O woe! Poor Microsoft. First venture capitalist Paul Graham announces the company is "dead," then Goldman Sachs unceremoniously drops it from its list of premier stocks. These two events triggered lots of response.
I'll leave to others the job of describing the robust nature of Microsoft's finances, even if its wad of cash has shrunk recently. Instead, look at the two items.
First, even though Goldman dropped Microsoft from its "Americas Conviction Buy" list, it still rates the stock as "buy." It just doesn't back up its "buy" recommendation with "conviction." It's also worth noting that among other companies dropped from this list in the last six months are: McDonald's, Wal-Mart, Humana and—drum roll please—Apple. (Apple was added to the list in September 2006 and dropped in February 2007. Microsoft was added to the list in June last year, which means it was a Goldman favorite about twice as long.) All of these companies, like Microsoft, face competitive pressures. They are also all likely to be around for quite some time generating profits for investors.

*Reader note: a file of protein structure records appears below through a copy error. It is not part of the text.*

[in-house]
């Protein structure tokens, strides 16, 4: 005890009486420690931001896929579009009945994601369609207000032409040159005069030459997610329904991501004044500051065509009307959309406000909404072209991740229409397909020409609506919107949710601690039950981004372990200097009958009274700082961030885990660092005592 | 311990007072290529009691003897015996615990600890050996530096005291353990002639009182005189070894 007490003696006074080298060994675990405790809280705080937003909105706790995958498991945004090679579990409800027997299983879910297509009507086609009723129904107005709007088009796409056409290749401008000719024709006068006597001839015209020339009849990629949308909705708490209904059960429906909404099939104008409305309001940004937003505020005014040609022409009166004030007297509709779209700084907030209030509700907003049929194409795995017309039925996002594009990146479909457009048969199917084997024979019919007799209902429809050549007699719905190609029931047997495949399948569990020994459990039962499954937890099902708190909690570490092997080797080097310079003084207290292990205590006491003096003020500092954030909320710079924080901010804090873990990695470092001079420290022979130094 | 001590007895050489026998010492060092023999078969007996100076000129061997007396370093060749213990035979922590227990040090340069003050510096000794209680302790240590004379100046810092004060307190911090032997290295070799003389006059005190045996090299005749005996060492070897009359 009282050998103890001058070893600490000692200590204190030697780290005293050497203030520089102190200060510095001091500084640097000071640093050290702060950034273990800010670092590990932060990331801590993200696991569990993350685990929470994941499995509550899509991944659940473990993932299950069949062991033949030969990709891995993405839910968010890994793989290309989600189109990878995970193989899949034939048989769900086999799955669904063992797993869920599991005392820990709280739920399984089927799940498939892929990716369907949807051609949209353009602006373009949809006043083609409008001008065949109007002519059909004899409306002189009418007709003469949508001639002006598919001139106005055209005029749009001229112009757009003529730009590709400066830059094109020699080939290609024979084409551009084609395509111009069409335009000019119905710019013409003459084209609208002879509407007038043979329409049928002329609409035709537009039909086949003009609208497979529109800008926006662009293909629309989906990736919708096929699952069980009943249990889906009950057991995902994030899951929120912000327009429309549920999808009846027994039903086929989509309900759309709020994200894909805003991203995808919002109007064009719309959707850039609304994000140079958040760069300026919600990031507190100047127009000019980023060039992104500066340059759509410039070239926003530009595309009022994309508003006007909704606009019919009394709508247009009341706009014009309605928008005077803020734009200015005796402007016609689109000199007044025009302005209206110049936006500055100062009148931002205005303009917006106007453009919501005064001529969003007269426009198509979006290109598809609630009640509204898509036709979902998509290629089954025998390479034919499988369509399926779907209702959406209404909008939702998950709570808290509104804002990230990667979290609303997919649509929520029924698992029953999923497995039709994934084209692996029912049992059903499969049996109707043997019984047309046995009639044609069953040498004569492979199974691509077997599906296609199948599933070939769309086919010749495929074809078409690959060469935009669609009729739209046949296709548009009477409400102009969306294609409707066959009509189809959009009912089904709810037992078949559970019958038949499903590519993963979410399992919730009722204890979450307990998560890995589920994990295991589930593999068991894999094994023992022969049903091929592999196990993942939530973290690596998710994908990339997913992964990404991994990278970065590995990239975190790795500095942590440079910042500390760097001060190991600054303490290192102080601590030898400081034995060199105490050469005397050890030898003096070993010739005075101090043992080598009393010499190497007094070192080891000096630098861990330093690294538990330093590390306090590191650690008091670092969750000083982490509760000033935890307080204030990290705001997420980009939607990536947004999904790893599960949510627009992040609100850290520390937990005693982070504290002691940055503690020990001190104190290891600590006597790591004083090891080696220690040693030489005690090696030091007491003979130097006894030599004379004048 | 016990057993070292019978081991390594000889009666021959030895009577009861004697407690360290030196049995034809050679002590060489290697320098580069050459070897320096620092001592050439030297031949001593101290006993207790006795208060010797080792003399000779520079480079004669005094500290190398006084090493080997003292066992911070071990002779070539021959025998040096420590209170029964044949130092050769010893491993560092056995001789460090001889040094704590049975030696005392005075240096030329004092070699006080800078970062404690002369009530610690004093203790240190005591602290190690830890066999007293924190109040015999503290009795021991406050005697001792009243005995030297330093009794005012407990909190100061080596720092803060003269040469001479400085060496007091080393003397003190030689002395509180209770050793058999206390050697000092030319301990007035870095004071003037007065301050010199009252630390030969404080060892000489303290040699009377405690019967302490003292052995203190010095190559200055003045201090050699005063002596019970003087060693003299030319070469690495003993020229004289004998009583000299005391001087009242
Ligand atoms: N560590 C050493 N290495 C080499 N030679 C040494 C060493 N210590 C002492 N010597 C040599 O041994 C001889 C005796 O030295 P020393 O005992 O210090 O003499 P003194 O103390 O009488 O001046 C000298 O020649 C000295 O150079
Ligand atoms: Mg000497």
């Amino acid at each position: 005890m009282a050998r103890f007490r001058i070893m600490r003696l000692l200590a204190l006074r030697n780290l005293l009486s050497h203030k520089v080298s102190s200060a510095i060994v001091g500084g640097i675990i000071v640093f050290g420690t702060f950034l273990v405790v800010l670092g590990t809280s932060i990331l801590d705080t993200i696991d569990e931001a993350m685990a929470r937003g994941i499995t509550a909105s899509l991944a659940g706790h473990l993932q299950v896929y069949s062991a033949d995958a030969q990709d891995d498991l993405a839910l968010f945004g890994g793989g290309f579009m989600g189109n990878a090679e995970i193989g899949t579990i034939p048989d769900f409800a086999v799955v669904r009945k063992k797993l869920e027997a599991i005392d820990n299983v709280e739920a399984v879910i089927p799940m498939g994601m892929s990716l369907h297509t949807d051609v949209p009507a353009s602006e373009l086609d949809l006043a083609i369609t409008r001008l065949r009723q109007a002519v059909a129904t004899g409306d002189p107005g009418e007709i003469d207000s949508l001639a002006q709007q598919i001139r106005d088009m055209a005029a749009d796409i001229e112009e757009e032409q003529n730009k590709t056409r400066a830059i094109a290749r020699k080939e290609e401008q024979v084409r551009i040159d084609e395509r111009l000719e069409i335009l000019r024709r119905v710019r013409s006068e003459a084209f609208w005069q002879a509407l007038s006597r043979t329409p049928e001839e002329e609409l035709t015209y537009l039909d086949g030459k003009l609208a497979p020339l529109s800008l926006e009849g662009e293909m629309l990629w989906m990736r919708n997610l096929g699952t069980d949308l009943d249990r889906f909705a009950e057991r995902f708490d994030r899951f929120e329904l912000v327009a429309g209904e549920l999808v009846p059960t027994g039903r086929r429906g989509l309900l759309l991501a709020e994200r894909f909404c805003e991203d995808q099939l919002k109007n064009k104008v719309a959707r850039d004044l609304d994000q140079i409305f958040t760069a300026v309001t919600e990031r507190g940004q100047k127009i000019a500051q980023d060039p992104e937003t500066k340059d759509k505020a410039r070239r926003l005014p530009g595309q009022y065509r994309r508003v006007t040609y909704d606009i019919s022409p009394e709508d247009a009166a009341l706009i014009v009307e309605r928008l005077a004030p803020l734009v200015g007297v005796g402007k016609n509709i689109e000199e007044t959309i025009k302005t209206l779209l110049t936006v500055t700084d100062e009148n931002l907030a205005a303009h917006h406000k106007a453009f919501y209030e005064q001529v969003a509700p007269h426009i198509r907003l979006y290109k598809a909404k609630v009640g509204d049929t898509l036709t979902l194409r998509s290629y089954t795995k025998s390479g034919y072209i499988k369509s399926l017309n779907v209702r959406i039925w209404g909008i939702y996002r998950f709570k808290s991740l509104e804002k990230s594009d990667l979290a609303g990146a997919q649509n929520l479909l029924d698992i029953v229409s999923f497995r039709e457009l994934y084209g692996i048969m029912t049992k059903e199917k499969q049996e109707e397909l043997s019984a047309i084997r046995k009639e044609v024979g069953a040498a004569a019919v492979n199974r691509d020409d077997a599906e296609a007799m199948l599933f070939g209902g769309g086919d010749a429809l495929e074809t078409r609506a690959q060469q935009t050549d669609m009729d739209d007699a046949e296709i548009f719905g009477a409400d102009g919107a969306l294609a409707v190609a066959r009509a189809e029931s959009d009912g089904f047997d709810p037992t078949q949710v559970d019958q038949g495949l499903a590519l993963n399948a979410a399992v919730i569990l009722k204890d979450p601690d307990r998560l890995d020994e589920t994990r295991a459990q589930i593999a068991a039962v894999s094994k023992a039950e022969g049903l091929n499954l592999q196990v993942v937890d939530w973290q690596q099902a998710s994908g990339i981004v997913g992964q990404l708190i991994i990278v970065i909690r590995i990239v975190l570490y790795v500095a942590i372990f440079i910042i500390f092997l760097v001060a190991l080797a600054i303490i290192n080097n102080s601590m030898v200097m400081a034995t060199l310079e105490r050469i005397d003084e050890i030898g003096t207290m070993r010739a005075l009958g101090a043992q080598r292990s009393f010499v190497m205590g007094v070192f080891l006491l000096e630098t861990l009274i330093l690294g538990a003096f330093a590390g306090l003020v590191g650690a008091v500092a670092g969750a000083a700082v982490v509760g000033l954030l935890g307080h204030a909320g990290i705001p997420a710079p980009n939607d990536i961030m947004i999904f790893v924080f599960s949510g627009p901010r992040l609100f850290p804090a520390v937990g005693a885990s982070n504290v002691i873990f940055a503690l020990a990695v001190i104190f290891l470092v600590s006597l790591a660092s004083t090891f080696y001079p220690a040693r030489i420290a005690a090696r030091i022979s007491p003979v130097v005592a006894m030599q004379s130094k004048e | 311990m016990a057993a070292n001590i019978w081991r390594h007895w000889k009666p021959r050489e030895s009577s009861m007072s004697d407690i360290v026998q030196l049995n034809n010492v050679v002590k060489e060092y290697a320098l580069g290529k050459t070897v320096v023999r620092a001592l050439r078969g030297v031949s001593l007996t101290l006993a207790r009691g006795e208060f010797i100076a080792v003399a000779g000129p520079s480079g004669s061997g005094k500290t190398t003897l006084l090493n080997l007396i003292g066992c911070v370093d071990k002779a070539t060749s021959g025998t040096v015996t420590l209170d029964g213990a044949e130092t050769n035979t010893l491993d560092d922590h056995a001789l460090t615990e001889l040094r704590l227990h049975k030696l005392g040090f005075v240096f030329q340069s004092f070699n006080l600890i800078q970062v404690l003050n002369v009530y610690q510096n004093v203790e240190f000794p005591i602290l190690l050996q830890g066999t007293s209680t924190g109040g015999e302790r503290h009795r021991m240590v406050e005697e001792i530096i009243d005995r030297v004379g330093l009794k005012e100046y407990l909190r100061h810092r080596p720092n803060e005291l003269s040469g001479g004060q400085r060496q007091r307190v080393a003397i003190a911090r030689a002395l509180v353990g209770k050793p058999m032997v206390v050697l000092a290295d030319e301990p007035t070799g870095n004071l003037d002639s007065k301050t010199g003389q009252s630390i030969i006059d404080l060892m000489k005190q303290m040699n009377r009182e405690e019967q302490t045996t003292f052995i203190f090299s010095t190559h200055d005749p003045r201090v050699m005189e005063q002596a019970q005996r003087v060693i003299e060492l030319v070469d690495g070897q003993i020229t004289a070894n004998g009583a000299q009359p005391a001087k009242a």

Second, Graham's use of the term "dead" to describe Microsoft was calculated. If you read his essay you'll see that what he means by dead isn't what the rest of us mean by dead, prompting him to write an addendum. I think he's well within his poetic rights to use "dead" this way, and he makes excellent points in his essay. But if he's surprised folks responded to "dead" instead of the meat of his argument, he shouldn't be. Hyperbole attracts attention, which is why he used it.